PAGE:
I'm still not entirely convinced that the college wrestling fanbase is big enough to support National Duals as a major event, but the only way we'll know for sure is if it gets a chance to sink or swim on its own merits, at a time and place where it's not being swallowed up by a half-dozen other events or sports.
But there's a larger question, too: is the National Duals really a good idea? Can it ever really achieve its goal of being a major event? When some of the changes to the National Duals were floated last year, I was tentatively in favor of most of them -- why not try to create another major event for the sport? If you're going to have all these dual meets during the season, shouldn't they mean something? The idea of making the "real" national champion (or at least the NCAA-recognized one, so yeah: the real national champion) be the team that won the National Duals rather than the NCAA Tournament gave me a little pause... but, intellectually, I could see some merit in it. The idea of awarding a team national championship in a sport like wrestling is inherently kind of screwy and arbitrary, so neither approach (individual tournament vs. dual meet tournament) really seemed better than the other -- it's just that one approach has the weight of history (and tradition) behind it.
But after watching the Duals last weekend, I have more hesitance about their viability as a major event. The woeful attendance has a lot do with that -- it's hard to see anything as "major" when fewer than 2500 people are watching it. The quality of the wrestlers at the Duals was outstanding -- eight of the top ten teams in the nation were there and there were dozens of ranked wrestlers among those eight teams, including the #1-ranked wrestlers at seven weights. I think there's a good chance that I was able to see the eventual national champs at eight different weights (McD or Waters at 125; Steiber or Ramos at 133; Stieber at 141; Oliver at 149; St. John at 157; Dake at 165; Storley or Perry or Evans at 174; Nelson or Bradley or Gelogaev at 285), which is kind of remarkable. Yet despite the presence of all those excellent wrestlers, there seemed to be very little enthusiasm for the event. The issues with the attendance have been discussed above (and weather also may have played a part: it was snowy, particularly between Iowa and the Twin Cities, which may have reduced the number of Iowans who attended). Would the presence of a "true" national title goose attendance? Maybe. But by how much? And would they come at the expense of fans attending the NCAA Tournament?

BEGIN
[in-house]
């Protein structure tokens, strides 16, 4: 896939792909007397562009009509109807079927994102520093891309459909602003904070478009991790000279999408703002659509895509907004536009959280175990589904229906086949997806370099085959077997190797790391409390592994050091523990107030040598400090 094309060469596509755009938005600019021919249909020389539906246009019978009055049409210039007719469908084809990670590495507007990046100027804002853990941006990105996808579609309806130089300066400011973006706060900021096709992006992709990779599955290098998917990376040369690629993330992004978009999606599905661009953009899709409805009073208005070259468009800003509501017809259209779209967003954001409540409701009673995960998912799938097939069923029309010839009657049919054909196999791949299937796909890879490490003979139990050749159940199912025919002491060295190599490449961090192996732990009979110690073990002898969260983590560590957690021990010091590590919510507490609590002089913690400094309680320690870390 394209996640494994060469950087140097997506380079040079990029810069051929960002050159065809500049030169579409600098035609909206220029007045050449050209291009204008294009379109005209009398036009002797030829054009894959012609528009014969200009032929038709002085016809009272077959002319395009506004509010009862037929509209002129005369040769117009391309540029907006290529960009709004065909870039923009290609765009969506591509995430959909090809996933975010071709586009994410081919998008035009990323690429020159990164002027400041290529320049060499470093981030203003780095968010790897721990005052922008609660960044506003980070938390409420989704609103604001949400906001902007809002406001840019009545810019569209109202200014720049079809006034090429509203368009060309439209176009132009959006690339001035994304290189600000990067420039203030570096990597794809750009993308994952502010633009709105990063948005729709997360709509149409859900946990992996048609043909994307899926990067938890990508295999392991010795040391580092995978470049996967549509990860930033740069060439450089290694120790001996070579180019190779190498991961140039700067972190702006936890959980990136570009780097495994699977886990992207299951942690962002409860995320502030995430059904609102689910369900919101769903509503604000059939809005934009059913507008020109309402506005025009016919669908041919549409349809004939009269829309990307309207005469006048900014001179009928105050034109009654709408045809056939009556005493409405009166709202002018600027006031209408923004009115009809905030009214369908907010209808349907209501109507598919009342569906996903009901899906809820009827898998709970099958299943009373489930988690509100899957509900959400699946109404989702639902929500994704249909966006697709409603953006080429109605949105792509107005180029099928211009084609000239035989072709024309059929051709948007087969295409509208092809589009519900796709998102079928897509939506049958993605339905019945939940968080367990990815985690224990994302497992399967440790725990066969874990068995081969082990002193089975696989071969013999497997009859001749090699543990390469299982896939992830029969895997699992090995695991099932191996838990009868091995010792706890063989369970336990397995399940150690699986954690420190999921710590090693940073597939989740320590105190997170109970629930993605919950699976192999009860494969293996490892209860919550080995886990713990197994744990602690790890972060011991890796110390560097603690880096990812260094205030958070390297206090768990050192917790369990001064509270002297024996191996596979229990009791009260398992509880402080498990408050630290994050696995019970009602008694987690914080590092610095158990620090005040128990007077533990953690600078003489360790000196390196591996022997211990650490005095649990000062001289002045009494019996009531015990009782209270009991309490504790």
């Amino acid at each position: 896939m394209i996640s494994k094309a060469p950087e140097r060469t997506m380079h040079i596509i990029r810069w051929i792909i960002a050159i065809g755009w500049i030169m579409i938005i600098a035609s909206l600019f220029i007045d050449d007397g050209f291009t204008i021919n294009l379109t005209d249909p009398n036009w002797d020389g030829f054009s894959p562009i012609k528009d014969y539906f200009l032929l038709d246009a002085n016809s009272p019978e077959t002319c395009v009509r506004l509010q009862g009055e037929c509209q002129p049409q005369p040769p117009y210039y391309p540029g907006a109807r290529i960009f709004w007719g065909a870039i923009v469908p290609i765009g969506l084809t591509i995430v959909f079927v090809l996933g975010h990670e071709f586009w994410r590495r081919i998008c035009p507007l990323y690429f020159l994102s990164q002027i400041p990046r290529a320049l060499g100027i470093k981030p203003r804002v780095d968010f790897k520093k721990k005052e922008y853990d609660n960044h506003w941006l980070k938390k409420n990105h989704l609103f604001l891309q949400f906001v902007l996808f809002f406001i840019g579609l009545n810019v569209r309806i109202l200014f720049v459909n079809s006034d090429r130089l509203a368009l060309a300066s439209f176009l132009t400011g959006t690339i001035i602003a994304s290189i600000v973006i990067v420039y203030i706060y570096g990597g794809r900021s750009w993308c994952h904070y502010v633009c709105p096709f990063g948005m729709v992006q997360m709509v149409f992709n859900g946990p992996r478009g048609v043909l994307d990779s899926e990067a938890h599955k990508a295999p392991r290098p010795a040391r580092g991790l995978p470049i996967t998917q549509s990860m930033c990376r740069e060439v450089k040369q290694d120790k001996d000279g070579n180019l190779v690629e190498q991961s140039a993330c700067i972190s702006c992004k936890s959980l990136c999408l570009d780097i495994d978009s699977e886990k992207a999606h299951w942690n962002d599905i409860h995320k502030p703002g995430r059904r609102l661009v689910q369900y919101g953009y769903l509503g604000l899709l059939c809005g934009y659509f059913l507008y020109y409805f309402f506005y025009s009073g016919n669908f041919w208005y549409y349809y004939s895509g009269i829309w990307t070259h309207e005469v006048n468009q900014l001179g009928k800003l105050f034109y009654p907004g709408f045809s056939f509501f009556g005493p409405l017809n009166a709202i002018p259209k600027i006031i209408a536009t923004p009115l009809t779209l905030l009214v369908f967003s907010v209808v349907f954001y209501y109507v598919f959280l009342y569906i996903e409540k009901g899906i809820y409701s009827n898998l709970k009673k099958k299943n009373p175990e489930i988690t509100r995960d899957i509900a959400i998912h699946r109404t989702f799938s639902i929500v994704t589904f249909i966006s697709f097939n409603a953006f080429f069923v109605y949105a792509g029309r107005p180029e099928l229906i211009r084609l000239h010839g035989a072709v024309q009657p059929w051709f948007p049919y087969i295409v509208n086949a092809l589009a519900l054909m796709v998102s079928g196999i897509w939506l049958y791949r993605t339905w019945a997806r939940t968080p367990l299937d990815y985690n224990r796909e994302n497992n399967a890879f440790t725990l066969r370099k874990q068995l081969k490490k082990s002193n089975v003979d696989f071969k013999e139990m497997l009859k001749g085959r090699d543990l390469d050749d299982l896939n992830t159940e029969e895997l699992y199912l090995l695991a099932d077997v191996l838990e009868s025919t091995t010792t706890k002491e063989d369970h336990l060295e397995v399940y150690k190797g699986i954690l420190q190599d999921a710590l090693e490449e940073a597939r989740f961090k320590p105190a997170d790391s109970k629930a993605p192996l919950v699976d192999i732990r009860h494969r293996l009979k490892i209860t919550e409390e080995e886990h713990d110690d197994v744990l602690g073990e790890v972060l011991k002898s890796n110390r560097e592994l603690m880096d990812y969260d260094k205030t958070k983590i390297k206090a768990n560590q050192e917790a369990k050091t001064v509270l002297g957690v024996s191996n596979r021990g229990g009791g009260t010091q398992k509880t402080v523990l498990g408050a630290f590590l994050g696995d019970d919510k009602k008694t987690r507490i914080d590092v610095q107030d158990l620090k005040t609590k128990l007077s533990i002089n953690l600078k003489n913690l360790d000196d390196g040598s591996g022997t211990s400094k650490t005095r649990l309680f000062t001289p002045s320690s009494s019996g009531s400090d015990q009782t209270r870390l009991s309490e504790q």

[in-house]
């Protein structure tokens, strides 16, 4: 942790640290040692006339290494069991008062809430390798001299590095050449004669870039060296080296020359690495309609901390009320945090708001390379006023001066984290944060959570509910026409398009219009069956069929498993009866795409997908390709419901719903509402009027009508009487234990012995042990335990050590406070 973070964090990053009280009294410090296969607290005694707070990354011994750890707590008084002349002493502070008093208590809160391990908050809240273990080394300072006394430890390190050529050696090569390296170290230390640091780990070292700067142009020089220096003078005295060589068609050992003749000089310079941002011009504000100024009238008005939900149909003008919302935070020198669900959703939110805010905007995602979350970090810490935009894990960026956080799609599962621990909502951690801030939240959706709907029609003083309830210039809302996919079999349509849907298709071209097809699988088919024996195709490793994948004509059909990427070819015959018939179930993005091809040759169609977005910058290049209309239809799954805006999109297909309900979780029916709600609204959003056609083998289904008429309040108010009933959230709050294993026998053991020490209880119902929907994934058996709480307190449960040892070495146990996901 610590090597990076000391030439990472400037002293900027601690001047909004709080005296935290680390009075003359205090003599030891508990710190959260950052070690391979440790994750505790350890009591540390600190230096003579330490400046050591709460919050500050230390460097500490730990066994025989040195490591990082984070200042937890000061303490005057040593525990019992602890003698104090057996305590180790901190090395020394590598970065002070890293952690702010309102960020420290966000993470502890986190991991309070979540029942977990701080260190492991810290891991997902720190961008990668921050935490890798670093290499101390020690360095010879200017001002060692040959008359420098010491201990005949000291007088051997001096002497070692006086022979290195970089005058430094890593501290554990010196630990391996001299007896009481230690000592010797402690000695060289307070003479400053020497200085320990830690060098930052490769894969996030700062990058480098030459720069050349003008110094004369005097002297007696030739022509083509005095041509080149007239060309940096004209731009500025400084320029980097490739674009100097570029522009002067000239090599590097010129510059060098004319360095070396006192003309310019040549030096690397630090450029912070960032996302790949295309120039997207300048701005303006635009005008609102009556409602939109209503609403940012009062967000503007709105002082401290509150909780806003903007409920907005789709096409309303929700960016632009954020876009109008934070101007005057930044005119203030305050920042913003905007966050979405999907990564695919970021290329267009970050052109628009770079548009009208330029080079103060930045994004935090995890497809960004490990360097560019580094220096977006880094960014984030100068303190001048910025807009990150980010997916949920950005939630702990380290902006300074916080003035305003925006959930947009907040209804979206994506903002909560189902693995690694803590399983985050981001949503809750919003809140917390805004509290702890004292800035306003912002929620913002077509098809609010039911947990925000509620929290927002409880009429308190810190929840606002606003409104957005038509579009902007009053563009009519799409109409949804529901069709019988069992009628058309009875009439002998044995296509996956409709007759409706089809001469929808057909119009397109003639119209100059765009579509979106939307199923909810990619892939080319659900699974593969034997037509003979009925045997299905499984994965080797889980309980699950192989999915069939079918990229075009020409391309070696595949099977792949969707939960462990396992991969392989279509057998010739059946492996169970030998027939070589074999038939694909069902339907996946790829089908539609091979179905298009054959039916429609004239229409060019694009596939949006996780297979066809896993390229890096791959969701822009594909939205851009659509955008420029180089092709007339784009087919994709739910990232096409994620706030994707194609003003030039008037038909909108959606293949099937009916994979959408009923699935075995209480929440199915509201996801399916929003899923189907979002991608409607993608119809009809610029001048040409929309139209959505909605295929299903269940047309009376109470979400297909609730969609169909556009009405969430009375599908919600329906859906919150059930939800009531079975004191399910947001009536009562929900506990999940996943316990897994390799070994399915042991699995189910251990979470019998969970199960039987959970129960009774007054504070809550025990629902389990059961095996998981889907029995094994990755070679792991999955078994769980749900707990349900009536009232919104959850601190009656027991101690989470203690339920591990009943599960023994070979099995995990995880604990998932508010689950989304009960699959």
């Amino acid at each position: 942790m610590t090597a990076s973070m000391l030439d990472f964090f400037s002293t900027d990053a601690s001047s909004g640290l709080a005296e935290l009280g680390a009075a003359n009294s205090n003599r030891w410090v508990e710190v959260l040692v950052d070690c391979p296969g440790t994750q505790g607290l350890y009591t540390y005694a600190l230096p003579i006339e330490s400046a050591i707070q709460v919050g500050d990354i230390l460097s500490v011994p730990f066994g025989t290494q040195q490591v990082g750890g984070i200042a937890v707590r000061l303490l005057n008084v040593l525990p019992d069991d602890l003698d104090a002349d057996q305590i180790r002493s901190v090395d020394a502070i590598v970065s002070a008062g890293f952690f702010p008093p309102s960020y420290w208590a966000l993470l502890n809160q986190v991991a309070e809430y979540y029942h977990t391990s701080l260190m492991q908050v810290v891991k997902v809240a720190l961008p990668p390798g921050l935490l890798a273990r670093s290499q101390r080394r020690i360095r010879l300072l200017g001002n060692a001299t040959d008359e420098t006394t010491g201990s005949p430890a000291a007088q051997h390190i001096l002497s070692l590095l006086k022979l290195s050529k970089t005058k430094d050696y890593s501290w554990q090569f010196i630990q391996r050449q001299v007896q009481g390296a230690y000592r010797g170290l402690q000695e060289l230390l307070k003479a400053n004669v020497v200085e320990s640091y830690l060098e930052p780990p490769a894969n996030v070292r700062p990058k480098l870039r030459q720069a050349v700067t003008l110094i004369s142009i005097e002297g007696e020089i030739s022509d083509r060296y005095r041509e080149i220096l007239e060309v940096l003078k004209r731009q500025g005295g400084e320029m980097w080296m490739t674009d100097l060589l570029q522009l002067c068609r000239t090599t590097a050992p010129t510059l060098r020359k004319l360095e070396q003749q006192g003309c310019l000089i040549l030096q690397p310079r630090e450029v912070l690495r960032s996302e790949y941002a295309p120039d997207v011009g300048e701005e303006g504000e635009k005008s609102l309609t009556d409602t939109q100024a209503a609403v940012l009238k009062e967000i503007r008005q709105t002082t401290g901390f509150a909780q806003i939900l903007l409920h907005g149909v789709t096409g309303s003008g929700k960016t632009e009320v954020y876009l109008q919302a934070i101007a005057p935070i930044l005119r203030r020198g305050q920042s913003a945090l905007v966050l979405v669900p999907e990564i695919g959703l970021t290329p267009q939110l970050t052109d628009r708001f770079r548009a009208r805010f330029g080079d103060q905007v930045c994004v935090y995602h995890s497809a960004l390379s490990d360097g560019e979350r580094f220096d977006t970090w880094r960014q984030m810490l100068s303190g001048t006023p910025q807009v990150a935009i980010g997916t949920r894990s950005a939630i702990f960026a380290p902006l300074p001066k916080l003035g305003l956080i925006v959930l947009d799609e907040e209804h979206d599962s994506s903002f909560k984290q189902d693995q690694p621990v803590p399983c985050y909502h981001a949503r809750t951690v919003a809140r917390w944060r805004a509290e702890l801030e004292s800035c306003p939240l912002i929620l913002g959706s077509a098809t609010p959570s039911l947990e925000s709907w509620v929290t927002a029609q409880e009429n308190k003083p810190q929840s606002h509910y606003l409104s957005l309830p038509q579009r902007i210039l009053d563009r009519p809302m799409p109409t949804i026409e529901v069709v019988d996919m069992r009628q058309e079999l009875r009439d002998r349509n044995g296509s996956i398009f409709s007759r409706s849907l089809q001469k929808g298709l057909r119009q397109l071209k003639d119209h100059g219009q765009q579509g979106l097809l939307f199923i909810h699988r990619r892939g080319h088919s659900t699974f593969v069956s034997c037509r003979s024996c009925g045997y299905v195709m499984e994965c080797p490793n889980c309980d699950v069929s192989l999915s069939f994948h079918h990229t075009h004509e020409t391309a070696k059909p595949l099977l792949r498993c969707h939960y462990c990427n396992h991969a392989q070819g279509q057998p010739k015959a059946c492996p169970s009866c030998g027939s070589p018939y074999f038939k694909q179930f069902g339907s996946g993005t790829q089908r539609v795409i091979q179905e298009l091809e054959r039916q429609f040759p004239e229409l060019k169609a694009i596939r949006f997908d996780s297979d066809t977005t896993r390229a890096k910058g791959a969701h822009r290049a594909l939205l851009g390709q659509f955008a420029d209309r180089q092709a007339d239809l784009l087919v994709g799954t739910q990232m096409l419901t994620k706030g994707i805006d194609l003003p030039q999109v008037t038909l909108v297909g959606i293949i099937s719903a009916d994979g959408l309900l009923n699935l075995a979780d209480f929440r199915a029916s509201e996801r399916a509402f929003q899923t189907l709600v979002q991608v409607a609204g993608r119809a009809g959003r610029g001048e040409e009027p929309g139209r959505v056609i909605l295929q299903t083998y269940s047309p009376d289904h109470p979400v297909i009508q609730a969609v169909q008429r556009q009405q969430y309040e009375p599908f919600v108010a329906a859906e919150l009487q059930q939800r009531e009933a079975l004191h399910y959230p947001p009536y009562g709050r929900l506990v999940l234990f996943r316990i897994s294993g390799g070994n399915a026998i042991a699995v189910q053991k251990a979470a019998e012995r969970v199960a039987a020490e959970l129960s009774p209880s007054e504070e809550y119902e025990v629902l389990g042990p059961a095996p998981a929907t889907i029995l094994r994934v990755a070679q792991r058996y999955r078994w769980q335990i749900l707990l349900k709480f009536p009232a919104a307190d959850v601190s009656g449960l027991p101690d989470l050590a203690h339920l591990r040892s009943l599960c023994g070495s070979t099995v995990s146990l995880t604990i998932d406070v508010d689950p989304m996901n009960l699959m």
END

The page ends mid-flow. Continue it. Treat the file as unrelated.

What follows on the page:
But what about the wrestlers themselves? I don't want to play armchair psychologist and put great stock into body language or anything like that, but logic suggests this is not an event where guys are striving to be at their absolute best. Wrestlers want to win conference titles and (even moreso) national championships -- not national duals championships. Again, it's a hard thing to quantify in any reasonable fashion and I don't think guys are purposefully sandbagging this event. And they should still be in pretty good form, given that the conference and NCAA Tournaments are just around the corner and you're not going to from 0-60 in the span of a week. But there was still something... lacking from a lot of the matches. Maybe it was nothing more than the fairly humdrum atmosphere created by 2000 fans; if there had been 10,000 fans in attendance and The Barn was rocking, it would have been a more energetic atmosphere and the wrestling would have reflected that.
So I don't know. The National Duals seems like a good idea -- on paper. The reality is far less clear, though. This is still an event that needs quite a bit of tweaking and fine-tuning to reach its potential (if that's even possible). I'm sure there will be several discussions about what to do with it after the season -- where those discussions lead will be interesting.